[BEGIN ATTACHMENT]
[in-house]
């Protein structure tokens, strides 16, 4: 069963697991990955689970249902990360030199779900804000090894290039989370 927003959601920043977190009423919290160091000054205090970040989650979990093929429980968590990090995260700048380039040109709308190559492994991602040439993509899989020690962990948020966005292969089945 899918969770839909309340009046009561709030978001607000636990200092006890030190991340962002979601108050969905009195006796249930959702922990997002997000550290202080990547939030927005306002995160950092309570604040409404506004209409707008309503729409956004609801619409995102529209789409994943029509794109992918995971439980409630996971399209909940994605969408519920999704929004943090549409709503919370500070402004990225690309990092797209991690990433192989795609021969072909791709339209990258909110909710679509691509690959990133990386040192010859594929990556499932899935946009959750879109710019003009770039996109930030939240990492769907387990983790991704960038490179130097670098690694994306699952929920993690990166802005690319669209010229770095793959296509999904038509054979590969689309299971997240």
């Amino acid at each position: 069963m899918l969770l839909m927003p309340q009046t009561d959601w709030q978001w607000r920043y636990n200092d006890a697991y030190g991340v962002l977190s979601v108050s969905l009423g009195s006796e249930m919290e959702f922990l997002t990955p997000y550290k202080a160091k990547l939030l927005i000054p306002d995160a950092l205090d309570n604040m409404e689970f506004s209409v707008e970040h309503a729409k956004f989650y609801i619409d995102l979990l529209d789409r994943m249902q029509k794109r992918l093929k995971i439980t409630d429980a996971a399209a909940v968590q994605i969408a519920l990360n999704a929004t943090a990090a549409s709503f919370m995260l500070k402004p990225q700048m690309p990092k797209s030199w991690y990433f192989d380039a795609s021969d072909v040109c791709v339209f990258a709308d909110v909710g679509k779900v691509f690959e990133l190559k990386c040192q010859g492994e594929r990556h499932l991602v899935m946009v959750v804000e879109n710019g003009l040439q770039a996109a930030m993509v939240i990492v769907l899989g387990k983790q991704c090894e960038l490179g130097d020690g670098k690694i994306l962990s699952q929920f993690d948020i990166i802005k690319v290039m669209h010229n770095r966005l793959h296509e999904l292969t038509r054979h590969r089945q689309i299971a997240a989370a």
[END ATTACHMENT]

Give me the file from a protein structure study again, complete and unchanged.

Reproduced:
[in-house]
């Protein structure tokens, strides 16, 4: 069963697991990955689970249902990360030199779900804000090894290039989370 927003959601920043977190009423919290160091000054205090970040989650979990093929429980968590990090995260700048380039040109709308190559492994991602040439993509899989020690962990948020966005292969089945 899918969770839909309340009046009561709030978001607000636990200092006890030190991340962002979601108050969905009195006796249930959702922990997002997000550290202080990547939030927005306002995160950092309570604040409404506004209409707008309503729409956004609801619409995102529209789409994943029509794109992918995971439980409630996971399209909940994605969408519920999704929004943090549409709503919370500070402004990225690309990092797209991690990433192989795609021969072909791709339209990258909110909710679509691509690959990133990386040192010859594929990556499932899935946009959750879109710019003009770039996109930030939240990492769907387990983790991704960038490179130097670098690694994306699952929920993690990166802005690319669209010229770095793959296509999904038509054979590969689309299971997240």
């Amino acid at each position: 069963m899918l969770l839909m927003p309340q009046t009561d959601w709030q978001w607000r920043y636990n200092d006890a697991y030190g991340v962002l977190s979601v108050s969905l009423g009195s006796e249930m919290e959702f922990l997002t990955p997000y550290k202080a160091k990547l939030l927005i000054p306002d995160a950092l205090d309570n604040m409404e689970f506004s209409v707008e970040h309503a729409k956004f989650y609801i619409d995102l979990l529209d789409r994943m249902q029509k794109r992918l093929k995971i439980t409630d429980a996971a399209a909940v968590q994605i969408a519920l990360n999704a929004t943090a990090a549409s709503f919370m995260l500070k402004p990225q700048m690309p990092k797209s030199w991690y990433f192989d380039a795609s021969d072909v040109c791709v339209f990258a709308d909110v909710g679509k779900v691509f690959e990133l190559k990386c040192q010859g492994e594929r990556h499932l991602v899935m946009v959750v804000e879109n710019g003009l040439q770039a996109a930030m993509v939240i990492v769907l899989g387990k983790q991704c090894e960038l490179g130097d020690g670098k690694i994306l962990s699952q929920f993690d948020i990166i802005k690319v290039m669209h010229n770095r966005l793959h296509e999904l292969t038509r054979h590969r089945q689309i299971a997240a989370a």